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Experts say sexual assaults, including rape, are commonplace on college campuses despite efforts by schools to prevent crimes from happening. When they occur, it’s often up to disciplinary panels to respond.

But in many cases, those panels are better equipped to deal with things like cheating or vandalism than incidents of rape. As a result, criticism of these panels is growing and so some schools are looking beyond campus to experts like Anne Munch.

Munch was a prosecutor in Colorado and worked on the state’s Ending Violence Against Women project. She now consults with universities and the military on dealing with and preventing incidents of sexual violence.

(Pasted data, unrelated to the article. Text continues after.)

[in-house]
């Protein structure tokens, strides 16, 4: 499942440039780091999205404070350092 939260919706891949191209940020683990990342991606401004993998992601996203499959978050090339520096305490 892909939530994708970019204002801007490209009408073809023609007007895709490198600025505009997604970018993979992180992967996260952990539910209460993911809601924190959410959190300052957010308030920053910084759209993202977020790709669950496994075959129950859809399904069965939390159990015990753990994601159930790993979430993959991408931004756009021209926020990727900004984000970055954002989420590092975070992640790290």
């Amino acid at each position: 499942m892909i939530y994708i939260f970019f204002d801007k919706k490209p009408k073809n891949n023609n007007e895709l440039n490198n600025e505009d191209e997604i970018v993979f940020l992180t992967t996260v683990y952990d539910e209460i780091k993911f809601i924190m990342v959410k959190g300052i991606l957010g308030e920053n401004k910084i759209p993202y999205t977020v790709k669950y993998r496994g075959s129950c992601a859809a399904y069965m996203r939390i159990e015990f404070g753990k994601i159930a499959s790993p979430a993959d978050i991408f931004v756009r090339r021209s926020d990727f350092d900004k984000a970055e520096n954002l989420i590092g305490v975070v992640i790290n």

Munch sometimes steps in to work as an independent investigator, one who is sensitive to the intricacies of sexual assault cases. For example, she says victims' behavior can easily be misconstrued. During a rape, a victim can go into a state of shock where she or he is not able to run away, according to Munch. To an outsider, that can look like the victim consented. 

The presence of alcohol can also lead to confusion about whether a victim gave consent.  Munch says too often alcohol is used as an excuse to exonerate an aggressor.

There are many consequences of administrative panels that come across as unresponsive or insensitive to victims, according to Munch. One is that other victims are then more hesitant to come forward and report when rapes happen.